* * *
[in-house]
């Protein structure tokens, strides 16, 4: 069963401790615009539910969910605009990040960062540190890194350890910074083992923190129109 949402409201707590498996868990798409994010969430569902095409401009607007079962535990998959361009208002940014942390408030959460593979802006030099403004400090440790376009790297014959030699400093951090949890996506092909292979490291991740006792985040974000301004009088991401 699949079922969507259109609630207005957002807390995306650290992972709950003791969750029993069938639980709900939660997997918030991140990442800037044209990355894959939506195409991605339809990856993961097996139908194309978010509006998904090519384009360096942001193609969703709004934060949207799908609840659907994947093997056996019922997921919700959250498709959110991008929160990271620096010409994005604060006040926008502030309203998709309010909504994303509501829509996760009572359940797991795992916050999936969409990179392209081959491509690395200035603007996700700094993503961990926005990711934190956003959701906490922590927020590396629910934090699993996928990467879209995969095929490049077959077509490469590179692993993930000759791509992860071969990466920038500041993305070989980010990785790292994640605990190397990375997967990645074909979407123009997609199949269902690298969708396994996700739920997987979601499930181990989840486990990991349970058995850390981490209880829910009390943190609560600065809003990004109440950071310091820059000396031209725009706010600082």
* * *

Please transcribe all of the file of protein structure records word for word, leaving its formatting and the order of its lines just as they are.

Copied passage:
[in-house]
């Protein structure tokens, strides 16, 4: 069963401790615009539910969910605009990040960062540190890194350890910074083992923190129109 949402409201707590498996868990798409994010969430569902095409401009607007079962535990998959361009208002940014942390408030959460593979802006030099403004400090440790376009790297014959030699400093951090949890996506092909292979490291991740006792985040974000301004009088991401 699949079922969507259109609630207005957002807390995306650290992972709950003791969750029993069938639980709900939660997997918030991140990442800037044209990355894959939506195409991605339809990856993961097996139908194309978010509006998904090519384009360096942001193609969703709004934060949207799908609840659907994947093997056996019922997921919700959250498709959110991008929160990271620096010409994005604060006040926008502030309203998709309010909504994303509501829509996760009572359940797991795992916050999936969409990179392209081959491509690395200035603007996700700094993503961990926005990711934190956003959701906490922590927020590396629910934090699993996928990467879209995969095929490049077959077509490469590179692993993930000759791509992860071969990466920038500041993305070989980010990785790292994640605990190397990375997967990645074909979407123009997609199949269902690298969708396994996700739920997987979601499930181990989840486990990991349970058995850390981490209880829910009390943190609560600065809003990004109440950071310091820059000396031209725009706010600082």